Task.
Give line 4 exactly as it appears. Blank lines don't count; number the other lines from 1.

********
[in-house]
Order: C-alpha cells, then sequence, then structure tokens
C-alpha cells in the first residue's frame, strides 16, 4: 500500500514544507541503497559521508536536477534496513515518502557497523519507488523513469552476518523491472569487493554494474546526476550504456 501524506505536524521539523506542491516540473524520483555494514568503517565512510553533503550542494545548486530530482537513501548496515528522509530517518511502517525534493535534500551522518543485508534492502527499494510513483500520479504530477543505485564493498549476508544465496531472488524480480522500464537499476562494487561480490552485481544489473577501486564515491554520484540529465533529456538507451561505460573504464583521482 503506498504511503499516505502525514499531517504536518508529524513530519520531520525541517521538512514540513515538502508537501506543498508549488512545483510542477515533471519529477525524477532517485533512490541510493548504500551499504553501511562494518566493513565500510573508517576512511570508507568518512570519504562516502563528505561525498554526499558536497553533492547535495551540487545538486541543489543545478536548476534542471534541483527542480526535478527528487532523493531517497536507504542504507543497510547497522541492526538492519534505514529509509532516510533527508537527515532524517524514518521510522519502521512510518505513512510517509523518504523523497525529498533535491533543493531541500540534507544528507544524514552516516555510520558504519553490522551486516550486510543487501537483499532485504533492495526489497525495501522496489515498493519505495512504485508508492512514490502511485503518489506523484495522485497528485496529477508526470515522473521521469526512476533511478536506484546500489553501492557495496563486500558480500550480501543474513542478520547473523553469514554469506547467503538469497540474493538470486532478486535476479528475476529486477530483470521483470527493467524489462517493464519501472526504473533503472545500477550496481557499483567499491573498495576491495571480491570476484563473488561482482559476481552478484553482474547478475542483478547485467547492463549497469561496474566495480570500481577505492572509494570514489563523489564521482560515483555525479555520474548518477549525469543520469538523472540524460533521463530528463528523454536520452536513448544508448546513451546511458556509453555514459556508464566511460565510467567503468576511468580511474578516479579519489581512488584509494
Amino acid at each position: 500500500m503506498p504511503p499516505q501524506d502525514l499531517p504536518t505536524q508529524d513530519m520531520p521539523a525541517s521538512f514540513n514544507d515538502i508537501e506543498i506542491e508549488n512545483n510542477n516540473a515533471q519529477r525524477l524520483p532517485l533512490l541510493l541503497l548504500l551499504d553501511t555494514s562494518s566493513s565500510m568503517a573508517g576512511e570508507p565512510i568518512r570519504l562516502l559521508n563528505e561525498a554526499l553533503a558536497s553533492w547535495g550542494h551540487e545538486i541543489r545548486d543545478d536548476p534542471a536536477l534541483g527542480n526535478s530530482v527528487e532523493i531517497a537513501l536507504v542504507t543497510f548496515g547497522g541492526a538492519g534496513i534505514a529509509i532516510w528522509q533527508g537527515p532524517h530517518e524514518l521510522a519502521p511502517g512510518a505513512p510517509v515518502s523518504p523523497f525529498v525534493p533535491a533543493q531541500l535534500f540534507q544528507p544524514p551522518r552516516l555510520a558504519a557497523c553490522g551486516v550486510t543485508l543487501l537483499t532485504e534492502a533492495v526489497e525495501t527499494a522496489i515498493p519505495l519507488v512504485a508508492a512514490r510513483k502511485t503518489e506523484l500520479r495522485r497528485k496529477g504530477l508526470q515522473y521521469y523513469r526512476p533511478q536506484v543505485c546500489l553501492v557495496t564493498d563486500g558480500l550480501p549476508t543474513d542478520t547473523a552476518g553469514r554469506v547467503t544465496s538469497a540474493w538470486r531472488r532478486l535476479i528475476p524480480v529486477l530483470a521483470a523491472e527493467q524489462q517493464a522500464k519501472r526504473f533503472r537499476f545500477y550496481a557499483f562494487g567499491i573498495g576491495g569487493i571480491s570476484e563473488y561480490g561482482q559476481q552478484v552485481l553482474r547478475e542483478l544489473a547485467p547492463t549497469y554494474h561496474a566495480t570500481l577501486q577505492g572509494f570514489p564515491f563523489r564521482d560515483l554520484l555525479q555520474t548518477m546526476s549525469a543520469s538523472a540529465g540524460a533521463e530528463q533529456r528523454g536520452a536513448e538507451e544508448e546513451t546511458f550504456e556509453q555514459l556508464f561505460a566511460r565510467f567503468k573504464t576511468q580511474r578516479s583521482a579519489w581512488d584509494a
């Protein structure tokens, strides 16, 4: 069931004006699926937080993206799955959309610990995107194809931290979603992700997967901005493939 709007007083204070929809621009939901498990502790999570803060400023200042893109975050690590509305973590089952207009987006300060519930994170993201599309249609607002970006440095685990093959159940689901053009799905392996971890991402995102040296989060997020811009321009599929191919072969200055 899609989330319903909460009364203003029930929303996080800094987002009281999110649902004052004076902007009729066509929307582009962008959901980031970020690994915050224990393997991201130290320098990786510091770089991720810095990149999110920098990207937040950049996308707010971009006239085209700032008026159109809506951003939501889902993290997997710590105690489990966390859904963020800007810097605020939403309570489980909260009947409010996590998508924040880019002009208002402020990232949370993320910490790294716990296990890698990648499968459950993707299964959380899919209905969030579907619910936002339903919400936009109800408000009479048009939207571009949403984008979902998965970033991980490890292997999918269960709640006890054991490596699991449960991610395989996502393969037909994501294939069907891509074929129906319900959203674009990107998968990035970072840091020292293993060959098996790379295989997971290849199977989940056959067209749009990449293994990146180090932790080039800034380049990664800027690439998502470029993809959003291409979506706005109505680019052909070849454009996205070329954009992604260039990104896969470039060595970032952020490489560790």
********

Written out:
Amino acid at each position: 500500500m503506498p504511503p499516505q501524506d502525514l499531517p504536518t505536524q508529524d513530519m520531520p521539523a525541517s521538512f514540513n514544507d515538502i508537501e506543498i506542491e508549488n512545483n510542477n516540473a515533471q519529477r525524477l524520483p532517485l533512490l541510493l541503497l548504500l551499504d553501511t555494514s562494518s566493513s565500510m568503517a573508517g576512511e570508507p565512510i568518512r570519504l562516502l559521508n563528505e561525498a554526499l553533503a558536497s553533492w547535495g550542494h551540487e545538486i541543489r545548486d543545478d536548476p534542471a536536477l534541483g527542480n526535478s530530482v527528487e532523493i531517497a537513501l536507504v542504507t543497510f548496515g547497522g541492526a538492519g534496513i534505514a529509509i532516510w528522509q533527508g537527515p532524517h530517518e524514518l521510522a519502521p511502517g512510518a505513512p510517509v515518502s523518504p523523497f525529498v525534493p533535491a533543493q531541500l535534500f540534507q544528507p544524514p551522518r552516516l555510520a558504519a557497523c553490522g551486516v550486510t543485508l543487501l537483499t532485504e534492502a533492495v526489497e525495501t527499494a522496489i515498493p519505495l519507488v512504485a508508492a512514490r510513483k502511485t503518489e506523484l500520479r495522485r497528485k496529477g504530477l508526470q515522473y521521469y523513469r526512476p533511478q536506484v543505485c546500489l553501492v557495496t564493498d563486500g558480500l550480501p549476508t543474513d542478520t547473523a552476518g553469514r554469506v547467503t544465496s538469497a540474493w538470486r531472488r532478486l535476479i528475476p524480480v529486477l530483470a521483470a523491472e527493467q524489462q517493464a522500464k519501472r526504473f533503472r537499476f545500477y550496481a557499483f562494487g567499491i573498495g576491495g569487493i571480491s570476484e563473488y561480490g561482482q559476481q552478484v552485481l553482474r547478475e542483478l544489473a547485467p547492463t549497469y554494474h561496474a566495480t570500481l577501486q577505492g572509494f570514489p564515491f563523489r564521482d560515483l554520484l555525479q555520474t548518477m546526476s549525469a543520469s538523472a540529465g540524460a533521463e530528463q533529456r528523454g536520452a536513448e538507451e544508448e546513451t546511458f550504456e556509453q555514459l556508464f561505460a566511460r565510467f567503468k573504464t576511468q580511474r578516479s583521482a579519489w581512488d584509494a